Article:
With many eyes here on Earth now focused on Mars, following the successful journey of ‘Percy’, the roving space exploration vehicle more formally known as Perseverance that is now cruising the Martian landscape, the continued role of Canadian researchers and technologists in space exploration has also drawn more attention.

A team of researchers at Simon Fraser University is working to make LTE/4G and Wi-Fi communications systems on the Moon a reality, along with others in the U.S. and Canada, under the umbrella of the Artemis Program at NASA.

That project will see the return of human beings to the Moon by 2024, and then to the surface of Mars after that.

As part of those efforts, NASA selected Nokia Bell Labs to build a test network and communications infrastructure to build interoperability standards among future cellular and Wi-Fi networks, so that all types of devices can be connected and support Artemis.

The network must provide critical communication capabilities for many different data transmission applications, including command and control functions; real-time navigation and remote control of surface rovers; as well as the streaming of high definition video, applications that are all vital to long-term human presence on a lunar or planetary surface.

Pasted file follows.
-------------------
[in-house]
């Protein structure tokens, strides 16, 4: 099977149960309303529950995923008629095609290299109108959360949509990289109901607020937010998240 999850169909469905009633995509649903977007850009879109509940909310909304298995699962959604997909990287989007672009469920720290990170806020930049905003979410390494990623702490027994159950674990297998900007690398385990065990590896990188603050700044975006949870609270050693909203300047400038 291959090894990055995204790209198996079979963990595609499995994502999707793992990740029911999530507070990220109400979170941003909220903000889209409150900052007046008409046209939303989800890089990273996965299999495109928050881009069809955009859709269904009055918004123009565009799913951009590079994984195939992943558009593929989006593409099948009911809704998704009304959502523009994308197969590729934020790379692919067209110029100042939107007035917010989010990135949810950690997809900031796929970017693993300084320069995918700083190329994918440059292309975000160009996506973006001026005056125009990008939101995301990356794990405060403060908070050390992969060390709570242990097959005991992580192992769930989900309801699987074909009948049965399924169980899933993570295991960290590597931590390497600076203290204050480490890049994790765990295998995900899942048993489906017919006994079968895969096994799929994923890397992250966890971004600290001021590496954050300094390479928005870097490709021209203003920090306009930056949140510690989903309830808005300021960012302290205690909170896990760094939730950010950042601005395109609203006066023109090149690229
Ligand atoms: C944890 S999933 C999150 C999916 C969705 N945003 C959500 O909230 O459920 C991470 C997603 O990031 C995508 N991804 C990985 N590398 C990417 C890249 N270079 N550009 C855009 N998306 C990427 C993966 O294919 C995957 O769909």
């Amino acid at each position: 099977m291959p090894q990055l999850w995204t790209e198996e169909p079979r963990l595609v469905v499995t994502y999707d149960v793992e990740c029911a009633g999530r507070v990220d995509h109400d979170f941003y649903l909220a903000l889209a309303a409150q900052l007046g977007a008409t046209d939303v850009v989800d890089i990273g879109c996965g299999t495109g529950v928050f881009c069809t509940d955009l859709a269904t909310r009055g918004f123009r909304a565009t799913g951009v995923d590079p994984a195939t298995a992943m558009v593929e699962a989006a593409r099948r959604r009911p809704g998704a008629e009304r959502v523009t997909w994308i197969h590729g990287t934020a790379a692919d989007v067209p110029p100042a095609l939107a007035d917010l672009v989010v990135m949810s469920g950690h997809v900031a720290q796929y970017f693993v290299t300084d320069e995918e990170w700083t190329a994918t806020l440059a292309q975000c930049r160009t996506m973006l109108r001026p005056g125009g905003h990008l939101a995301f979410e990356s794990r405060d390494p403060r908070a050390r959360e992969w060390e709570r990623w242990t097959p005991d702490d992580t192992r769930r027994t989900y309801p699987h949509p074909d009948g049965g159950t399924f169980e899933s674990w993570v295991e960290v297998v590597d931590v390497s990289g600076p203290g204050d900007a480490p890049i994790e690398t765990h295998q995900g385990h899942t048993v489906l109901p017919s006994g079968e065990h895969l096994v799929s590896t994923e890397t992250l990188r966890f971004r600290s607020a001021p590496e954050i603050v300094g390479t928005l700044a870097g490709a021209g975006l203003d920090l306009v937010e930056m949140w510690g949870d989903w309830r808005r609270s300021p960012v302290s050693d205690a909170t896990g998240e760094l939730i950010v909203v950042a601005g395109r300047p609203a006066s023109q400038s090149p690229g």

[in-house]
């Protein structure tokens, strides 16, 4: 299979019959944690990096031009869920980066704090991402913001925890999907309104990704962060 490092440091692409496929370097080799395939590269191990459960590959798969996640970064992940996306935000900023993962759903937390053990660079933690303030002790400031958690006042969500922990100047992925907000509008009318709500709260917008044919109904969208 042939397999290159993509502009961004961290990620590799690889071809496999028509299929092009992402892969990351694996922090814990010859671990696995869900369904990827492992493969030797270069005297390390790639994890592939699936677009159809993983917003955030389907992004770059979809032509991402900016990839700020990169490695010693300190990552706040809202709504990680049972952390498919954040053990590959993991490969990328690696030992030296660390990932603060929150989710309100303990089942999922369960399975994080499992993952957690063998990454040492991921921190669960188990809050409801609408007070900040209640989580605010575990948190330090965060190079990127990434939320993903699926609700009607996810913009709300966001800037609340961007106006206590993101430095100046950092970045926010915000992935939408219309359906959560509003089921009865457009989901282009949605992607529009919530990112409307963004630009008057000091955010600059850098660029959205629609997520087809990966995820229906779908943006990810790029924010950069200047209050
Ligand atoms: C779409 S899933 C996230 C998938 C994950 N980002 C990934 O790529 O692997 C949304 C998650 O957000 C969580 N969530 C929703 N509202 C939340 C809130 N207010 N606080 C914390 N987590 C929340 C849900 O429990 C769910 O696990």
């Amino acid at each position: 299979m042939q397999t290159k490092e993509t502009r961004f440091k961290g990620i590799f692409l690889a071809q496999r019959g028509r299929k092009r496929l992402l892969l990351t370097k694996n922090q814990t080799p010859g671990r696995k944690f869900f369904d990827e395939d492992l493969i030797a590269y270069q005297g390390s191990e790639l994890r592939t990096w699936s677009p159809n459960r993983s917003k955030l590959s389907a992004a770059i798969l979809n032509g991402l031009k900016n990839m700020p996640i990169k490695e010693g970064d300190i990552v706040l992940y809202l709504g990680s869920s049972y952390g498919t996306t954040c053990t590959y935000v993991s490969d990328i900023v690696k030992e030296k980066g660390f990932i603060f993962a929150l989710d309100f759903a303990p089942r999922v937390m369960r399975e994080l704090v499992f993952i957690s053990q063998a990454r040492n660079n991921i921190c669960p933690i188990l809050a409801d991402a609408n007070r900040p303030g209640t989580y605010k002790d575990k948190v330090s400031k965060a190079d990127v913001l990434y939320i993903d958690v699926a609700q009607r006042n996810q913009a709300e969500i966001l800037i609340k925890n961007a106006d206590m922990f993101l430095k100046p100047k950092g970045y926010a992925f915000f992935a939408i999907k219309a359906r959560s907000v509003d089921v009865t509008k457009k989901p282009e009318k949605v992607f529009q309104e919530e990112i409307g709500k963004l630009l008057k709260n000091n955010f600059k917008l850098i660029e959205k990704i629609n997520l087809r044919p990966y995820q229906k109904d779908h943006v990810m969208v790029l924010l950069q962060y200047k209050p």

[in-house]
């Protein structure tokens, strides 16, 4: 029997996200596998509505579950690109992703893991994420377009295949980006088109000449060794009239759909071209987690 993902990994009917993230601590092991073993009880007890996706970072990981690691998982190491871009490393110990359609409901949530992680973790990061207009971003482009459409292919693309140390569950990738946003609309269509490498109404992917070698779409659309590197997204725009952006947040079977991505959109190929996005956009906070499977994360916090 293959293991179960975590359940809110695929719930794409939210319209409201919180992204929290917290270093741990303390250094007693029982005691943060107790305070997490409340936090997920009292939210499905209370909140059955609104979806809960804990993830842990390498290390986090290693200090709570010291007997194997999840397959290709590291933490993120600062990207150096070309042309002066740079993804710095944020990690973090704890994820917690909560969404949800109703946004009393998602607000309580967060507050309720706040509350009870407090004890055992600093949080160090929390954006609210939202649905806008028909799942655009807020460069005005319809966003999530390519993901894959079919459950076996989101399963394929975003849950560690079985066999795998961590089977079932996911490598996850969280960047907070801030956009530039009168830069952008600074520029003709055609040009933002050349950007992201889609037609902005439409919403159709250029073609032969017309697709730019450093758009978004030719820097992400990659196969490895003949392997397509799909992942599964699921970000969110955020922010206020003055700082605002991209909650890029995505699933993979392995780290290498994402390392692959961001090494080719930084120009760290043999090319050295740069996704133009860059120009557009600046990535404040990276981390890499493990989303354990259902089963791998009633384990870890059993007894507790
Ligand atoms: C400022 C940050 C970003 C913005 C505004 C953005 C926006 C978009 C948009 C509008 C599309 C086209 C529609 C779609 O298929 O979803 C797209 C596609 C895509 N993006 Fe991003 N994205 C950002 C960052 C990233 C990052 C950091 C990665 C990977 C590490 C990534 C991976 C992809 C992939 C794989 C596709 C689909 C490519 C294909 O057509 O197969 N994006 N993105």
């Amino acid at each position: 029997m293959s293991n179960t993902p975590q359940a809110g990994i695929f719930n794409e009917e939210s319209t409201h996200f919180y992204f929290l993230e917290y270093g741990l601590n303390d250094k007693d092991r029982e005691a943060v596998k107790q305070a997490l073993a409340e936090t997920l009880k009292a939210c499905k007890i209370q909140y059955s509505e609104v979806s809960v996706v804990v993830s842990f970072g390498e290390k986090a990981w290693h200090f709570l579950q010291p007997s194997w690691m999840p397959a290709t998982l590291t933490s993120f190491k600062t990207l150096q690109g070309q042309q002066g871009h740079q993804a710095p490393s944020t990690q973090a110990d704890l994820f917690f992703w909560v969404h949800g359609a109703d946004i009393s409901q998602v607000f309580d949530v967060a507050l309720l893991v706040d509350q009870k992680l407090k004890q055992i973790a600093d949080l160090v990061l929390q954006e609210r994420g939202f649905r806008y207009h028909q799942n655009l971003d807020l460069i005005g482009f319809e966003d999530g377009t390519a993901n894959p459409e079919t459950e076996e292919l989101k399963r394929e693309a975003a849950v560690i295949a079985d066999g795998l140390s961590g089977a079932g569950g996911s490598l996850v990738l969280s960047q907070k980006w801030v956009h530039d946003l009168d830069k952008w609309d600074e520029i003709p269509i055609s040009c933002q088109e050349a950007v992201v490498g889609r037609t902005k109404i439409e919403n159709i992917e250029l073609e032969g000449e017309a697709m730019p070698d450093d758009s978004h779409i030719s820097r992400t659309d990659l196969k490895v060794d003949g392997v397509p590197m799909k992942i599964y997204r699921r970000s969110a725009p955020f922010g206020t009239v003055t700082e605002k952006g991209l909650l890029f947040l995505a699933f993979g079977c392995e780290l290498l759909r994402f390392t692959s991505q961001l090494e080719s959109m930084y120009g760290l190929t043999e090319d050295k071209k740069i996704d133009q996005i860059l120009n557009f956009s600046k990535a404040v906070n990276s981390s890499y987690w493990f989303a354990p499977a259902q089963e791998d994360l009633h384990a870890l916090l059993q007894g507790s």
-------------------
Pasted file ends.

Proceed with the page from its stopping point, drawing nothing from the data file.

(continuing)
“It sounds like far-out stuff, building networks on the Moon, Mars and even further out in our solar system,” says Stephen Braham, the director of the PolyLAB for Advanced Collaborative Networking at SFU. “But we’re actually testing Nokia’s technology right now.”

SFU’s PolyLAB for Advanced Collaborative Networking is doing some of that work at its Exploration Wireless Communications testbed at Vancouver’s Harbour Centre, in collaboration with the Canadian Space Agency (CSA).